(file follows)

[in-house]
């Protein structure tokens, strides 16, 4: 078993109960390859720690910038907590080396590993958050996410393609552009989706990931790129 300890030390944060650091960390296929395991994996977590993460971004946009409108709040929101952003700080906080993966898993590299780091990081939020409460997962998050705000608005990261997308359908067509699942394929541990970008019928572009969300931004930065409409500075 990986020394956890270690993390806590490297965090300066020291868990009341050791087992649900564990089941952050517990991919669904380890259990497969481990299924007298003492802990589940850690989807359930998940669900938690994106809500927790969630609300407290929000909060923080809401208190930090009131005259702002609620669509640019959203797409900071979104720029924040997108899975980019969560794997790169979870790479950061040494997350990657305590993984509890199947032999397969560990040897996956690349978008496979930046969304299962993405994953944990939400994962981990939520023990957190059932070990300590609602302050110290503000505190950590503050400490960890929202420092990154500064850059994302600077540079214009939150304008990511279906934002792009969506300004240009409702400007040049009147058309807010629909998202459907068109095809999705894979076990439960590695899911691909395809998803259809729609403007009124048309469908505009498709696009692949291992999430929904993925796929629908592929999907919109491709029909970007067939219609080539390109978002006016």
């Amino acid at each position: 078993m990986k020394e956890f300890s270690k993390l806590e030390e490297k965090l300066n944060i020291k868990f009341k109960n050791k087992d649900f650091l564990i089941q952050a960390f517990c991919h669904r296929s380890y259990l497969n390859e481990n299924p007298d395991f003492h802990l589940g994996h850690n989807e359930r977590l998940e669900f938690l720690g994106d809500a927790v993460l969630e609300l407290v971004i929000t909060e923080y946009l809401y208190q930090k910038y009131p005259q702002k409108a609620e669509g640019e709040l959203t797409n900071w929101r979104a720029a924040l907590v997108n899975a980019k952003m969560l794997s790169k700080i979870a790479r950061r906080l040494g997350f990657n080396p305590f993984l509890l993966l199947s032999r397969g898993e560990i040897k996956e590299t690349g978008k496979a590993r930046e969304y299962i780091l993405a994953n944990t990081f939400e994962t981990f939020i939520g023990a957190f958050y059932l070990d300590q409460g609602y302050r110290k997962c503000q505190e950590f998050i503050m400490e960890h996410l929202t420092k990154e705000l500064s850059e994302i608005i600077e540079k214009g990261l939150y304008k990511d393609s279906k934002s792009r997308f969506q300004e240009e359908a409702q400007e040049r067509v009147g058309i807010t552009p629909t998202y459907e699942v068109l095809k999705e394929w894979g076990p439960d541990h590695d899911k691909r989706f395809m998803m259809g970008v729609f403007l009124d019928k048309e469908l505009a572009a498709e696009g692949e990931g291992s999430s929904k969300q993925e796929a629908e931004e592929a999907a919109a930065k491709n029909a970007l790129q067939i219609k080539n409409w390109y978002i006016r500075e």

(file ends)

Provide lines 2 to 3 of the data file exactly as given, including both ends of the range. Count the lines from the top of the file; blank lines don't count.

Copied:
């Protein structure tokens, strides 16, 4: 078993109960390859720690910038907590080396590993958050996410393609552009989706990931790129 300890030390944060650091960390296929395991994996977590993460971004946009409108709040929101952003700080906080993966898993590299780091990081939020409460997962998050705000608005990261997308359908067509699942394929541990970008019928572009969300931004930065409409500075 990986020394956890270690993390806590490297965090300066020291868990009341050791087992649900564990089941952050517990991919669904380890259990497969481990299924007298003492802990589940850690989807359930998940669900938690994106809500927790969630609300407290929000909060923080809401208190930090009131005259702002609620669509640019959203797409900071979104720029924040997108899975980019969560794997790169979870790479950061040494997350990657305590993984509890199947032999397969560990040897996956690349978008496979930046969304299962993405994953944990939400994962981990939520023990957190059932070990300590609602302050110290503000505190950590503050400490960890929202420092990154500064850059994302600077540079214009939150304008990511279906934002792009969506300004240009409702400007040049009147058309807010629909998202459907068109095809999705894979076990439960590695899911691909395809998803259809729609403007009124048309469908505009498709696009692949291992999430929904993925796929629908592929999907919109491709029909970007067939219609080539390109978002006016």
């Amino acid at each position: 078993m990986k020394e956890f300890s270690k993390l806590e030390e490297k965090l300066n944060i020291k868990f009341k109960n050791k087992d649900f650091l564990i089941q952050a960390f517990c991919h669904r296929s380890y259990l497969n390859e481990n299924p007298d395991f003492h802990l589940g994996h850690n989807e359930r977590l998940e669900f938690l720690g994106d809500a927790v993460l969630e609300l407290v971004i929000t909060e923080y946009l809401y208190q930090k910038y009131p005259q702002k409108a609620e669509g640019e709040l959203t797409n900071w929101r979104a720029a924040l907590v997108n899975a980019k952003m969560l794997s790169k700080i979870a790479r950061r906080l040494g997350f990657n080396p305590f993984l509890l993966l199947s032999r397969g898993e560990i040897k996956e590299t690349g978008k496979a590993r930046e969304y299962i780091l993405a994953n944990t990081f939400e994962t981990f939020i939520g023990a957190f958050y059932l070990d300590q409460g609602y302050r110290k997962c503000q505190e950590f998050i503050m400490e960890h996410l929202t420092k990154e705000l500064s850059e994302i608005i600077e540079k214009g990261l939150y304008k990511d393609s279906k934002s792009r997308f969506q300004e240009e359908a409702q400007e040049r067509v009147g058309i807010t552009p629909t998202y459907e699942v068109l095809k999705e394929w894979g076990p439960d541990h590695d899911k691909r989706f395809m998803m259809g970008v729609f403007l009124d019928k048309e469908l505009a572009a498709e696009g692949e990931g291992s999430s929904k969300q993925e796929a629908e931004e592929a999907a919109a930065k491709n029909a970007l790129q067939i219609k080539n409409w390109y978002i006016r500075e």